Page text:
What’s new in Windows Server 8 (part 1)?

There still hasn’t [to my knowledge] been any conformation that Windows Server 8 is the actual name for the server products. [Windows 8 has been confirmed for the client as the not so distinctive logo is available.]

When you install Windows Server 8, by default Server Core is the default edition. Server Core, introduced in Server 2008, was a stripped down edition with no actual GUI. That meant no Start menu, no [actual] desktop, etc. Everything ran from the command prompt. You were required to use PowerShell to do work – or use GUI [and PowerShell] tools remotely.

With Server 8, they’ve added something like 2,100 commandlets to the PowerShell. But now, a GUI is actually available as a feature. As a feature, you can set up a server with the GUI and once you are done, you can uninstall it. Since it is a feature, you can install and uninstall it as many times you want – without having to reinstall the OS itself.

Additionally, Server Manager has been enhanced so you can work on any server in the organization [assuming you have the rights to manage them] from one server. Call it an organization dashboard. You can also create a task and apply it to all [or a group of] servers from one server [example: change a DNS server that’s hard-coded in the server could be done].

SQL Server will also be supported under Server Core.

Server 8 will also have built in NIC teaming. No need to use specific pair of NICs. They can even be different models or manufacturers. Load balancing is also available.

Failover clustering supports up to 63 nodes and 4,000 virtual machines per cluster.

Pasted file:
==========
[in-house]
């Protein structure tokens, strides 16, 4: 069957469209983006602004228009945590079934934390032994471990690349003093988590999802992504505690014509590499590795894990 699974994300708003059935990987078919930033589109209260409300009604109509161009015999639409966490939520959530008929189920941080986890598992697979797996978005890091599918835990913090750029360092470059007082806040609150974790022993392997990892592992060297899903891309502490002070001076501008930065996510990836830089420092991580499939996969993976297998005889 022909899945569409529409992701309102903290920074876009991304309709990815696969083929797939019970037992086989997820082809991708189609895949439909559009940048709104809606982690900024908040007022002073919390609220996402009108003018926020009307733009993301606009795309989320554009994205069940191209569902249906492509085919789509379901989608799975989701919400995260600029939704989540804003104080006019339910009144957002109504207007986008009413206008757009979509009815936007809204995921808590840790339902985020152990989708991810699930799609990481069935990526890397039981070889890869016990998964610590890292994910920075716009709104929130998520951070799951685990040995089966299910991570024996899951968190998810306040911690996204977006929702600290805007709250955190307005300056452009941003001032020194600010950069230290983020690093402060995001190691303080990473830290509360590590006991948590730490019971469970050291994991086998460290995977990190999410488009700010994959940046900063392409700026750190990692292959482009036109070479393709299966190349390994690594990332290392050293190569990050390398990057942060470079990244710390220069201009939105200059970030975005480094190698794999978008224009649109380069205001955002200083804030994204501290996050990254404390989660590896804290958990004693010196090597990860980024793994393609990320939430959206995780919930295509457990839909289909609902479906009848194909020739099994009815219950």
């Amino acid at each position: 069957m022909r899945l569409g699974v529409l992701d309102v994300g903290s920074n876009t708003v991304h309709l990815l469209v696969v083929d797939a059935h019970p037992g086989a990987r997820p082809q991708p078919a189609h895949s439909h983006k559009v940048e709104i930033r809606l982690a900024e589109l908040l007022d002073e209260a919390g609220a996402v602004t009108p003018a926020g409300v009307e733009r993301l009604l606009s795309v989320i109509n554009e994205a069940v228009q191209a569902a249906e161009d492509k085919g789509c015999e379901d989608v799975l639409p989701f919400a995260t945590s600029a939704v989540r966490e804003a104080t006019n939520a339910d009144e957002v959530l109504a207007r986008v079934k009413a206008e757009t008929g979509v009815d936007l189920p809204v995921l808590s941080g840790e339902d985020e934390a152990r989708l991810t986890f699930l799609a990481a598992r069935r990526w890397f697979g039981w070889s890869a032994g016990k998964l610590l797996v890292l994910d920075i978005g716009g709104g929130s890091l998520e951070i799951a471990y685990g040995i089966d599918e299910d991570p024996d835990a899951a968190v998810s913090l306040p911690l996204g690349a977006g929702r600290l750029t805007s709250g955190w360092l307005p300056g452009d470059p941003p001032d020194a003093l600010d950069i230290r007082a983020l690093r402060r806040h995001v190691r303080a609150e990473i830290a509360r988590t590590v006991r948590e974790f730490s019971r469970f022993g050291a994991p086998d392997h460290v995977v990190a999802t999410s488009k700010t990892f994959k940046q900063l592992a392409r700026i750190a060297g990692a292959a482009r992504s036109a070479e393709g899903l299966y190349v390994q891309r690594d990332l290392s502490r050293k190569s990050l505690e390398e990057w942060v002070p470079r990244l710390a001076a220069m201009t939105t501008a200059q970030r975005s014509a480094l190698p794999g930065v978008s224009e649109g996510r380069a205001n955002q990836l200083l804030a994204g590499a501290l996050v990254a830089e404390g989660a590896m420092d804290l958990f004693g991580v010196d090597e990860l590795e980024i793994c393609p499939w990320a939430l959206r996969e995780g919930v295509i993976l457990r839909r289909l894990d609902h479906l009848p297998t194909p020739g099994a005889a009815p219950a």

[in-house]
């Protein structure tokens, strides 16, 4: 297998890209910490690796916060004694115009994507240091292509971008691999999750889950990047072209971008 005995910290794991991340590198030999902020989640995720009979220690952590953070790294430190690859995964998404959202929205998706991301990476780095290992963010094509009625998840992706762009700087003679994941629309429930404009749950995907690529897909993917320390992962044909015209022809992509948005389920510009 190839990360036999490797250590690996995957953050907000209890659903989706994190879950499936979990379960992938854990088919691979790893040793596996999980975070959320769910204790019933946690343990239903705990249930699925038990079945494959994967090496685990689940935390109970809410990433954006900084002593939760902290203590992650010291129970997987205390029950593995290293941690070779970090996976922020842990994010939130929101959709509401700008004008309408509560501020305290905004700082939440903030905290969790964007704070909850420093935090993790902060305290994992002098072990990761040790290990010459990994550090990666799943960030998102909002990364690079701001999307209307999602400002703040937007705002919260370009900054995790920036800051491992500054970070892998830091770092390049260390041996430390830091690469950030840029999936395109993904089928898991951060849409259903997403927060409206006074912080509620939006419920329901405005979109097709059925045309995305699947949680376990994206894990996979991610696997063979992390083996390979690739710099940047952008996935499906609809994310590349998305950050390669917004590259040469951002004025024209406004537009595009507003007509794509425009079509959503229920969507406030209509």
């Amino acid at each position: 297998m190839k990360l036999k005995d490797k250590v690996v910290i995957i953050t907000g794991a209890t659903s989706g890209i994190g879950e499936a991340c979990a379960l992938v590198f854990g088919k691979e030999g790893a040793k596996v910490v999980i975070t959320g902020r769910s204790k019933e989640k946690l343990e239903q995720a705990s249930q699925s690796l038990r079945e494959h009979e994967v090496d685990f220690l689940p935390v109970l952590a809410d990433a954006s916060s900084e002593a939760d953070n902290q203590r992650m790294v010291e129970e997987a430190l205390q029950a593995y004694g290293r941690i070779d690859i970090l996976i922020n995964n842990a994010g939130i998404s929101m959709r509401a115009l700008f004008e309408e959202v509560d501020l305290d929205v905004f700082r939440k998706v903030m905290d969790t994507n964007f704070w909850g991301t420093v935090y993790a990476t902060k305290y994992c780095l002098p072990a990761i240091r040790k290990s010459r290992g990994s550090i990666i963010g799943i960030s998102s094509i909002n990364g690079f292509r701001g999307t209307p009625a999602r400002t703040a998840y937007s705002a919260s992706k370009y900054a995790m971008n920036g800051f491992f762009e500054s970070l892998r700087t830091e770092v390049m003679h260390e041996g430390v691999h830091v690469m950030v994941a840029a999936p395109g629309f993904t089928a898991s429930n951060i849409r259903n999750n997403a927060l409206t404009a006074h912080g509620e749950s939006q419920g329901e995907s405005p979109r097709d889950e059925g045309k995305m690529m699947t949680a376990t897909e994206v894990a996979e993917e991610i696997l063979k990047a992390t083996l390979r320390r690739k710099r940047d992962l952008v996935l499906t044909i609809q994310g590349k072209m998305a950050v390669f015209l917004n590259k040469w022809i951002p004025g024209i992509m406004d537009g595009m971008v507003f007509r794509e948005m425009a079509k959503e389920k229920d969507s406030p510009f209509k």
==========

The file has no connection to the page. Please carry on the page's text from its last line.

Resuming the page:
Windows Server Message Block (SMB) 2.2 adds file server resiliency with no special configuration.

Live migrations in Hyper 3.0 can now handle multiple migrations at one time. Storage migrations also have been improved by moving a virtual disk, snapshot files and configuration of a virtual machine from one location to another with no interruption.

Data duplication has been added as well. So it can detect duplicate data by removing the duplicate data and add a pointer instead.

Server 8 will also offer a new file service – partially replacing NTFS – that will improve the efficiency of the file system, reduce overhead and reduce file system issues. At this time, it will be offered on non-system partitions and drives. The new file system can’t be viewed from a different OS. This is like when NTFS was first released; a Windows 9x/ME could not read or see a NTFS partition [in a dual boot system].

Note: Some of this information could change once the final product is released sometime this fall.

More can be found at https://ebraiter.wordpress.com/2012/03/28/whats-new-in-windows-server-8-part-2/ .

 

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About ebraiter
computer guy

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